Staff Picks: Flavorwire’s Favorite Cultural Things This Week


Need a great book to read, album to listen to, or TV show to get hooked on? The Flavorwire team is here to help: in this weekly feature, our editorial staffers recommend the cultural object or experience they’ve enjoyed most in the past seven days. Click through for our picks, and tell us what you’ve been loving in the comments.

Björk’s Vulnicura

When Vulnicura was surprise-released yesterday, I was as ecstatic as I was apprehensive. Björk did science on Biophila (and I actually thoroughly loved aspects of its lullaby-ish scientific pedagogy) and sort of did politics with Volta, but I was pretty damn ready for her to return to pure, Vespertine-y personhood (though, sure, science, politics and personhood are indivisible — shut up). So when she released a statement saying she initially worried the album was “self-indulgent” but then realized that might actually make it “more universal,” the promise of an awesome album seemed even more palpable. And Björk didn’t misguide: the album is, as our Tom Hawking wrote, her most blatantly personal, and probably, despite its mercurial melodies, her most accessible. Also, I hope that after this, fuckers, AKA potential future Björk suitors, will, as “Stonemilker” admonishes, “show [her some fucking] emotional respect.” — Moze Halperin, Associate Editor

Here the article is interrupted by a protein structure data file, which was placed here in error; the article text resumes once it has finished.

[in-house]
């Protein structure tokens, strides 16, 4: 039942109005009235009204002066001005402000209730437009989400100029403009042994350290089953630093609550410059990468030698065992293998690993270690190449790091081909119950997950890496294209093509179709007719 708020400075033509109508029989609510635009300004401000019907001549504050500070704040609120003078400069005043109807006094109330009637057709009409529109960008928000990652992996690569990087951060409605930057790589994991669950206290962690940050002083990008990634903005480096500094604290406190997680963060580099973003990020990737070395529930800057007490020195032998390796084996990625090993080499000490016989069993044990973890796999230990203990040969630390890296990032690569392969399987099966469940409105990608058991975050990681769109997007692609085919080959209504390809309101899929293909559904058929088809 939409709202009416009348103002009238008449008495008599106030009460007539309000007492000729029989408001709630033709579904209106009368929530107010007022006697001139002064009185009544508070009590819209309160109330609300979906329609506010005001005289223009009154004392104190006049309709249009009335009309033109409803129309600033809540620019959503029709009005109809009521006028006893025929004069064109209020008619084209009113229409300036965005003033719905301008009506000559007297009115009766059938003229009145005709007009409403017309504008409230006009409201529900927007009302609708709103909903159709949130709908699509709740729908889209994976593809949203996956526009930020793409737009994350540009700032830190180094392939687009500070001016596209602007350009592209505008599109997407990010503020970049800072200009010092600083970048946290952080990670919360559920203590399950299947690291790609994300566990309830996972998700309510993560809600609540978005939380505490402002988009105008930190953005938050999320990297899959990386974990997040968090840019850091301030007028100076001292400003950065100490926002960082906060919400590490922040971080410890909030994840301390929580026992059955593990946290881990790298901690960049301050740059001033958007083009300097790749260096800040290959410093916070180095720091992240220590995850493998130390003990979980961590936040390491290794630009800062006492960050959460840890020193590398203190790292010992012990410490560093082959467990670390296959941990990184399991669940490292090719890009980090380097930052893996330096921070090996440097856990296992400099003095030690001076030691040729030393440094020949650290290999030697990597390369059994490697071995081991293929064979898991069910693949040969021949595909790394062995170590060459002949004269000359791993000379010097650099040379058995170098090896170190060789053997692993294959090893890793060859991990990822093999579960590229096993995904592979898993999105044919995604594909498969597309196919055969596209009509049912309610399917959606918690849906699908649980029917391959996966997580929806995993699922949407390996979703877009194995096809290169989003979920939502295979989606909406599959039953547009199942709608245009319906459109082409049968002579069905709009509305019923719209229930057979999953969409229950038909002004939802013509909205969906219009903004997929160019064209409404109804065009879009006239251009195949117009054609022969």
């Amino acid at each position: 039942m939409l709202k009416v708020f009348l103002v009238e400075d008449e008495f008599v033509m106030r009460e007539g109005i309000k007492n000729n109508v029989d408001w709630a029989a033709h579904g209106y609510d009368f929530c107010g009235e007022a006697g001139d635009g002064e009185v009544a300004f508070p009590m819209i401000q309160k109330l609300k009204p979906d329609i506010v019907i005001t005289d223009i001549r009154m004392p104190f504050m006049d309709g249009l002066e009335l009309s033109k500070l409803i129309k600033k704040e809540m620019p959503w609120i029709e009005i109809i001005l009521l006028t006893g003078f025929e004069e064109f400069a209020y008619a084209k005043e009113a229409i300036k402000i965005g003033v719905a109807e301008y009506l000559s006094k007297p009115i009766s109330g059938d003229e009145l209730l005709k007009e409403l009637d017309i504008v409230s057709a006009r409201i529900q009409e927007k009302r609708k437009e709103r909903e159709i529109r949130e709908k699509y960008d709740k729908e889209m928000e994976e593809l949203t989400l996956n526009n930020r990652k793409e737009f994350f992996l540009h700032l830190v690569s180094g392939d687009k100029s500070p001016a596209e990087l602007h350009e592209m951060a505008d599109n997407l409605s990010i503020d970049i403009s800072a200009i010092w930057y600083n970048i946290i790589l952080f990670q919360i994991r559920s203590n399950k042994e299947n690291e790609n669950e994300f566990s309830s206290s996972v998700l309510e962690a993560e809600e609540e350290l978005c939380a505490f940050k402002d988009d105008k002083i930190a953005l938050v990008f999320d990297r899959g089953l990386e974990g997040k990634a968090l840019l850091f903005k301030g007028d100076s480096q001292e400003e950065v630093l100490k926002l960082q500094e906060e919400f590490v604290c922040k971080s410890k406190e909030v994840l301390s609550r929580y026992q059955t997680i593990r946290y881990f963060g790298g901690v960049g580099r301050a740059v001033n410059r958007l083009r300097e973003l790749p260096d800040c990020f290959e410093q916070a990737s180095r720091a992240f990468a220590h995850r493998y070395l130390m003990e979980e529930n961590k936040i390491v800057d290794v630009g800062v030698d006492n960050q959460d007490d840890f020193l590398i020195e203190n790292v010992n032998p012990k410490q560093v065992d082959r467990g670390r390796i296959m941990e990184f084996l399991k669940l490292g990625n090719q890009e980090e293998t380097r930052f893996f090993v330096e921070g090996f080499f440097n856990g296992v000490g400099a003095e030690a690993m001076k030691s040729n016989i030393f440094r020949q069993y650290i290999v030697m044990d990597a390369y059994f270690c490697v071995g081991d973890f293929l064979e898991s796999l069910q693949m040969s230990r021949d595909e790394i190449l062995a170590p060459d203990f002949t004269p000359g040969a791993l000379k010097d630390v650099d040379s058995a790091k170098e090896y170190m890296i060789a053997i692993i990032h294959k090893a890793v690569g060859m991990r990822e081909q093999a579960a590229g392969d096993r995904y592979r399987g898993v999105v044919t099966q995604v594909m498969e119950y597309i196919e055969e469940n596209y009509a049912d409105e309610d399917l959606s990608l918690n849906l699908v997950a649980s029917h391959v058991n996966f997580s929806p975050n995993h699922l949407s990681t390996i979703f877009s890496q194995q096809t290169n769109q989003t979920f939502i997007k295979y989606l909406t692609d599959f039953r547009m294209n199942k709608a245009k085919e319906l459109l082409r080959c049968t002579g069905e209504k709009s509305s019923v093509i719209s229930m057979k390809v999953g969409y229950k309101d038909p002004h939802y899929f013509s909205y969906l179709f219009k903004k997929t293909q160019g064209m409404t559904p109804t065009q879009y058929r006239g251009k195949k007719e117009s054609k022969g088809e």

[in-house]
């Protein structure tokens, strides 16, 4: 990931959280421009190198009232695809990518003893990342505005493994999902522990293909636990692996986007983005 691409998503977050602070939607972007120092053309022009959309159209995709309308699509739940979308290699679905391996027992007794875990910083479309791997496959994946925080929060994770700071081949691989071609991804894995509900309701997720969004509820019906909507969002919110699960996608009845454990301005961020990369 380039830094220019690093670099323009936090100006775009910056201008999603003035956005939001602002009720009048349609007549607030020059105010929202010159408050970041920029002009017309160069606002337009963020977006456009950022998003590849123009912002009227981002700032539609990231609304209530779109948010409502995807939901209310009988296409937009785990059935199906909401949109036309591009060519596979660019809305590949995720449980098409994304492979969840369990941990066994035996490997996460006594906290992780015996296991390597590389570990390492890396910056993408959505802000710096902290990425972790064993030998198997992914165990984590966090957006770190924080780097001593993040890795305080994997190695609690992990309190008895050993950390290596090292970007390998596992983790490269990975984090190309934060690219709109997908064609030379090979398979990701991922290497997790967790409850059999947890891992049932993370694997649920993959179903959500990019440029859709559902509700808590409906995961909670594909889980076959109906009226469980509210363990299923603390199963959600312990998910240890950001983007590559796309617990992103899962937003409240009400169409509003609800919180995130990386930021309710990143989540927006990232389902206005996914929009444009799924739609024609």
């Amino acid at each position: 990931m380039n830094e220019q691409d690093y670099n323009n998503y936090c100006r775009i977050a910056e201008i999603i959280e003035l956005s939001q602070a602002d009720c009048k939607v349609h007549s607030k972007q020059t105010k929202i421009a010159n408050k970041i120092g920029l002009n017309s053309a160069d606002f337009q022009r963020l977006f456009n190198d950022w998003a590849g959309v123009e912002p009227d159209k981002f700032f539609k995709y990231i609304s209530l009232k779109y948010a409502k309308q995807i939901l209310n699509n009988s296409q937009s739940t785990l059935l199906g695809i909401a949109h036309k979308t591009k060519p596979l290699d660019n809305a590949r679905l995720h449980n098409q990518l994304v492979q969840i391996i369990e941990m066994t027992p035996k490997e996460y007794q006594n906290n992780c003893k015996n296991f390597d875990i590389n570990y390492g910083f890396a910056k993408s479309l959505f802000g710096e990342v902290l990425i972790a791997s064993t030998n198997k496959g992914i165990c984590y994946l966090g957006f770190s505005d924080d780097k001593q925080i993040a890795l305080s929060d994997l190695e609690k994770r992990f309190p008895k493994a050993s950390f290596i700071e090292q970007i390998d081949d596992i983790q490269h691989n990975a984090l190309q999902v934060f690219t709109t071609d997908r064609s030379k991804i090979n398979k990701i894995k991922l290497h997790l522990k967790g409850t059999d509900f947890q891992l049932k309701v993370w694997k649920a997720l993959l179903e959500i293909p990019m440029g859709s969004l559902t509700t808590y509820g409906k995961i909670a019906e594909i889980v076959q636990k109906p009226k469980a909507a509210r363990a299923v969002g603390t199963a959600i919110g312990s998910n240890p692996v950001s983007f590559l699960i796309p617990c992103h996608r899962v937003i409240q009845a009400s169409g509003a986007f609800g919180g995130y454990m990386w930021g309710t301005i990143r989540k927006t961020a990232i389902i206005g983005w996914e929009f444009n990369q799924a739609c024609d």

Once Upon a Time

Hello, are you sick? Then you should spend your weekend recuperating with ABC’s goofy and entertaining series about a bunch of people in the small town of Storybrooke, Maine, who are really fairy tale characters of legend (Snow White, the Evil Queen, Mulan, even the princesses from Frozen) from another land. It’s got the satisfying flashback structure of Lost, the silly world-building of Buffy the Vampire Slayer, and the two words are secretly total matriarchies and that’s kind of amazing. (On the other hand, women only exist to have babies and “family is everything” in some ways, too, so one hand washes the other.) If only all the actors on the show were having half the fun that Robert Caryle has as Rumplestiltskin/Mr. Gold (Prince Charming remains bland, serious, and generically handsome), but nevertheless, I’m having fun with the show’s fascinating and ever-changing universe. — Elisabeth Donnelly, Nonfiction Editor


The concept of guilty pleasures can go to hell. Paddington, which my boyfriend and I saw in a theater full of children and their parents, is the best moviegoing experience I’ve had in months. I’ve seen a slew of the 2015 Oscar nominees, and not one of them matched the joy of Paddington — not even The Grand Budapest Hotel, from which Paddington takes great visual inspiration. The film, which has been roundly praised, is fun and sad and smart and fast, and the animation of Paddington is astounding. The little guy’s wit and determination, not to mention his marmalade heart, make for one of the most touching and easy films of the year. I know there’s a distinction to be made between “great” and “fun” films, but when it comes to Paddington I couldn’t really give a single damn. I laughed. I almost cried. I pondered, briefly, buying a blue toggle coat. — Shane Barnes, Editorial Apprentice

Becoming Richard Pryor by Scott Saul